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Bold Predictions Redskins vs. Cardinals

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Bold Predictions Redskins vs. Cardinals

I’ve been following the NFL since 1967 and I’ve never wanted anything that the Cardinals had, either in St. Louis or as Phoenix or Arizona. Until now, that is. Here is the artist’s rendition of their new stadium, which will finally open next season:

No, it’s not the retractable roof. I’m not real wild about those contraptions. Besides, it looks like when it’s open that the sun will shine on the field in disruptive patterns like you find at Texas Stadium.

The cool thing is what you see sticking out in front of it, the retractable field. Yes, a retractable field. From the brochure describing the stadium:

The first completely retractable field in North America, it will be positioned inside the stadium on game days to offer the preferred natural-grass playing surfact for football and outside the stadium for the remaining 350+ days of the year to receive sunlight and watering. The field tray will be powered by electric motors mounted on steel wheels rifing on tracks embedded in the concrete floor.

Now that’s cool. You don’t have to use fake grass and still have your semi-dome. It just goes to show you what you can do if someone backs up several dump trucks full of public money for you to build your stadium with. The brochure does note that the Cardinals “contributed” $120 million to the project, which will have a price tag in the vicinity of a half a billion dollars. Mighty big of you, Bill Bidwell. It probably about covered the cost of the retractable field.

The Cardinals’ owner is notorious for throwing around nickels like they were manhole covers. They are under the salary cap every year. For 2006 they are some $30 million under the projected cap. It will be interesting to see if he will put the cash that his mostly taxpayer funded palace into the team or into his pocket. The betting is that the manholes don’t travel far from Bidwell’s pocket.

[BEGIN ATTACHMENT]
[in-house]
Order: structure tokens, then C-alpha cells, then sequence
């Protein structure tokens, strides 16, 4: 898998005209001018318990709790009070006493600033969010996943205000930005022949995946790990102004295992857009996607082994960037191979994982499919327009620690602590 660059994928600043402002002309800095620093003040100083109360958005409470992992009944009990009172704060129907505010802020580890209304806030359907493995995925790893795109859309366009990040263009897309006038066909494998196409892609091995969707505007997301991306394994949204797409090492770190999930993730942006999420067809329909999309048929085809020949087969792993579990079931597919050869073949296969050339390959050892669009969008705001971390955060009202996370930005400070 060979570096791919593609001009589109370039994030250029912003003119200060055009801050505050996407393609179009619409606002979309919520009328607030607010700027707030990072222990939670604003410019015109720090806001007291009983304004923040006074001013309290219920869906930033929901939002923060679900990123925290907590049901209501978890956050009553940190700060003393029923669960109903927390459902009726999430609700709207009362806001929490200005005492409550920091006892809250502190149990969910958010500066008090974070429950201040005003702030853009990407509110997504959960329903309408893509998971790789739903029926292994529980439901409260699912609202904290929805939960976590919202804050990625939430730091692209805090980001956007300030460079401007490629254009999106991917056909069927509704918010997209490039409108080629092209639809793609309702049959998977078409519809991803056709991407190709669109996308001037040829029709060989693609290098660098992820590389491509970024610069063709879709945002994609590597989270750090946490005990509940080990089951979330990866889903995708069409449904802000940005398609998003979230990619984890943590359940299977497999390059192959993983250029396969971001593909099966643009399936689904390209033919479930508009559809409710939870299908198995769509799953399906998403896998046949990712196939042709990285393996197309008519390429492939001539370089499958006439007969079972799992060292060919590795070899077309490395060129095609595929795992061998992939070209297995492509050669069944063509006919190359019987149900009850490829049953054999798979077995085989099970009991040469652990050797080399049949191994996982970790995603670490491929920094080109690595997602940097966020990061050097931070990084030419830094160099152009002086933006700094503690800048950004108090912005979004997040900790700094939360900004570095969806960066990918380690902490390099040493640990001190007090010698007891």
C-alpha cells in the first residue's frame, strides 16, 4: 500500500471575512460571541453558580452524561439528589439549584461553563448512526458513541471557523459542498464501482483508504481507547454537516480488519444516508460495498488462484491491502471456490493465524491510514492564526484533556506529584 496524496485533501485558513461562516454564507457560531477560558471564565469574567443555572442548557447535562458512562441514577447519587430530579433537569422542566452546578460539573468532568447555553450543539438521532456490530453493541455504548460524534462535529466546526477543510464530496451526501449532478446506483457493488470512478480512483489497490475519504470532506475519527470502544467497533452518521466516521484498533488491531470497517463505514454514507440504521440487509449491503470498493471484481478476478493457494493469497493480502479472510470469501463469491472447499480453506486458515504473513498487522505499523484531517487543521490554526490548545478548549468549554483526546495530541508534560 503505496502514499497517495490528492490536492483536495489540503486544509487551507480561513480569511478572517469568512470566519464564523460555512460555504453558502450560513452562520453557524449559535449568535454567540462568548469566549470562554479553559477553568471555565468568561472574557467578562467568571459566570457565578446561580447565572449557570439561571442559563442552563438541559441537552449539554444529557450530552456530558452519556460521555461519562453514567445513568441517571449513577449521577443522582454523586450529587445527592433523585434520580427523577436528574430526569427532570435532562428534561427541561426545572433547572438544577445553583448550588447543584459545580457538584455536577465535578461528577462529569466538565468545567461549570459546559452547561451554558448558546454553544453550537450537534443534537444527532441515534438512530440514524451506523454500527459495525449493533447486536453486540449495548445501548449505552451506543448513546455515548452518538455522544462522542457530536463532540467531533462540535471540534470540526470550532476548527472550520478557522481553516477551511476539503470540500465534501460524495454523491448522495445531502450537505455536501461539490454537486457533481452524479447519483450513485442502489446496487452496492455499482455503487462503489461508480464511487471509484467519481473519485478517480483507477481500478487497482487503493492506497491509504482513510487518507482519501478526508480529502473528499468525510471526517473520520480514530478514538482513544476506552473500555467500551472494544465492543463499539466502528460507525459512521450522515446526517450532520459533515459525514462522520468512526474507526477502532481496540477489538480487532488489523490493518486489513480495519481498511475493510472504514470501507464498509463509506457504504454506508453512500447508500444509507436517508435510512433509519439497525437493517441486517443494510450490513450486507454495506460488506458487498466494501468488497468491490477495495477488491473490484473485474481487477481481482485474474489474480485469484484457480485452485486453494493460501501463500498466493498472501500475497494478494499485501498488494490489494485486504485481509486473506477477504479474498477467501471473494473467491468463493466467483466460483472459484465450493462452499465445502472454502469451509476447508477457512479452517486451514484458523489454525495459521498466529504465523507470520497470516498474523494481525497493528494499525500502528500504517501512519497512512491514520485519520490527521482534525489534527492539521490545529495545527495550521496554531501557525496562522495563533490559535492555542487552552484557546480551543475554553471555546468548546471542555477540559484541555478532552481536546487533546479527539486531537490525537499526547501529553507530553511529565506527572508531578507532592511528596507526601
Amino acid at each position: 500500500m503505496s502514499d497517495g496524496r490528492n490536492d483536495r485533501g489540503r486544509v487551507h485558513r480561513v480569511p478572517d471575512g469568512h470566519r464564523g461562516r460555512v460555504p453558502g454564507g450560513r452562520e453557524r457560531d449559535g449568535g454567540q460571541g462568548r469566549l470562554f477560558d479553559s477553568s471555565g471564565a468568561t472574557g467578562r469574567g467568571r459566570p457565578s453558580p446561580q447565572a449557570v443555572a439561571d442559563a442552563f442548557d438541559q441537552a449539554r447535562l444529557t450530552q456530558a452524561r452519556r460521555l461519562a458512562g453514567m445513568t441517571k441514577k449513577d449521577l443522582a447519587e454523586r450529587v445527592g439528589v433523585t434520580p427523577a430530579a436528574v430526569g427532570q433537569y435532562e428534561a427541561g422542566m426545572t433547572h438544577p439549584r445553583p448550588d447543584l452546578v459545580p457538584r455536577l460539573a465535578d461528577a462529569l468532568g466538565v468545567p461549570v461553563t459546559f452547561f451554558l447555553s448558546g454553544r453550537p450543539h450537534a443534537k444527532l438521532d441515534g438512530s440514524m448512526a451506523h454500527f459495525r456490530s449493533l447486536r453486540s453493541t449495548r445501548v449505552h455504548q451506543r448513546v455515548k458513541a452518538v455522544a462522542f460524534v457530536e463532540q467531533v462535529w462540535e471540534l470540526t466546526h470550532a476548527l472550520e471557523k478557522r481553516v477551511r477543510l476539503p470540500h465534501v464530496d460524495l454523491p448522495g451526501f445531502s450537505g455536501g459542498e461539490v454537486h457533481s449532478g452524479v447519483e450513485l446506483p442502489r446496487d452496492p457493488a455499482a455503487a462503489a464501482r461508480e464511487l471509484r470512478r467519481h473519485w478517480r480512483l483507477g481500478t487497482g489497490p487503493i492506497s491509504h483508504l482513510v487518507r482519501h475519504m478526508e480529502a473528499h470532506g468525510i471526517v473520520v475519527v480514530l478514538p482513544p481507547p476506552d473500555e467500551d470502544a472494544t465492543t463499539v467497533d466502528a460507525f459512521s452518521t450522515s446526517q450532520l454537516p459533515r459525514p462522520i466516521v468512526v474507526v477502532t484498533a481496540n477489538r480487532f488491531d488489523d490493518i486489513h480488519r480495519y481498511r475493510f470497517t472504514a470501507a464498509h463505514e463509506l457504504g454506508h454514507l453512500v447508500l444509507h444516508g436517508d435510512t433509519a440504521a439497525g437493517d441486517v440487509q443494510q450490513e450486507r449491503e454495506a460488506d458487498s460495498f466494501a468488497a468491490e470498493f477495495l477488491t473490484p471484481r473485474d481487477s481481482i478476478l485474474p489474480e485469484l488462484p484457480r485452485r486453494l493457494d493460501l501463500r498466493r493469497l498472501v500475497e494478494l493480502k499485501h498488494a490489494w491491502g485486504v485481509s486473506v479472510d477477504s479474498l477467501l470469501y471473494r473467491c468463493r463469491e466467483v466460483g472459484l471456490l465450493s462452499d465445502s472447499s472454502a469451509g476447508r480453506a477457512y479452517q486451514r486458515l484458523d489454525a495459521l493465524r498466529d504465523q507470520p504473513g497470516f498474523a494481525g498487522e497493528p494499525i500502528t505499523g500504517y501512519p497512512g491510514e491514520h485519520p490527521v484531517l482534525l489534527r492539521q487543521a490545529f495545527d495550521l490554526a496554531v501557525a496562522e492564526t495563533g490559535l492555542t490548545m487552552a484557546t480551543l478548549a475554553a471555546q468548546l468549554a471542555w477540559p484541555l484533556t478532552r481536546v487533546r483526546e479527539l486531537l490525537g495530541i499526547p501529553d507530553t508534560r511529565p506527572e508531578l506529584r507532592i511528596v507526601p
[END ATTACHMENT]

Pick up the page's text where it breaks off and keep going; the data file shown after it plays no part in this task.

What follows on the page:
The Redskins are a game behind a group of 7-5 teams that are fighting for the last Wild Card playoff spot. While it was pointed out here earlier this week that they might be able to afford one more loss and snare a playoff spot with nine wins, this is note one of the games that they can afford to lose. They have to build something called a winning streak, something they haven’t done since the first three games of the season. And you just can’t lose to the Cardinals, one of the worst teams in the league.

Out of the five phases of the game—passing, pass defense, running, run defense, and special teams—Arizona is respectable in one of them, the first one. Kurt Warner is finding Larry Fitzgerald and Anquan Boldin often enough to be able to string together four 300-yard passing games in his last five outings. Their special teams play was very good, especially the kicking, until Neil Rackers pulled a calf muscle in practice and wound up on the shelf. But they are dead last in the NFL in running the ball and mediocre at best defensively.

Washington hopes to be able to keep Warner and company off the field and control the clock by running Clinton Portis left, right, and up the middle. Look for them to go with the pitchout to Portis, the play that resulted in his 47-yard touchdown run in St. Louis, a bit more often than they have been.

The Redskins won against a mediocre team on the road last week somewhat easily. The game was not quite as close as even the 24-9 final score would indicate. They should be able to do the same this week. Unlike some times in the past when the Redskins have had the superior team and have gone into Arizona or St. Louis expecting to win easily only to be trapped, they won’t get caught looking past this game.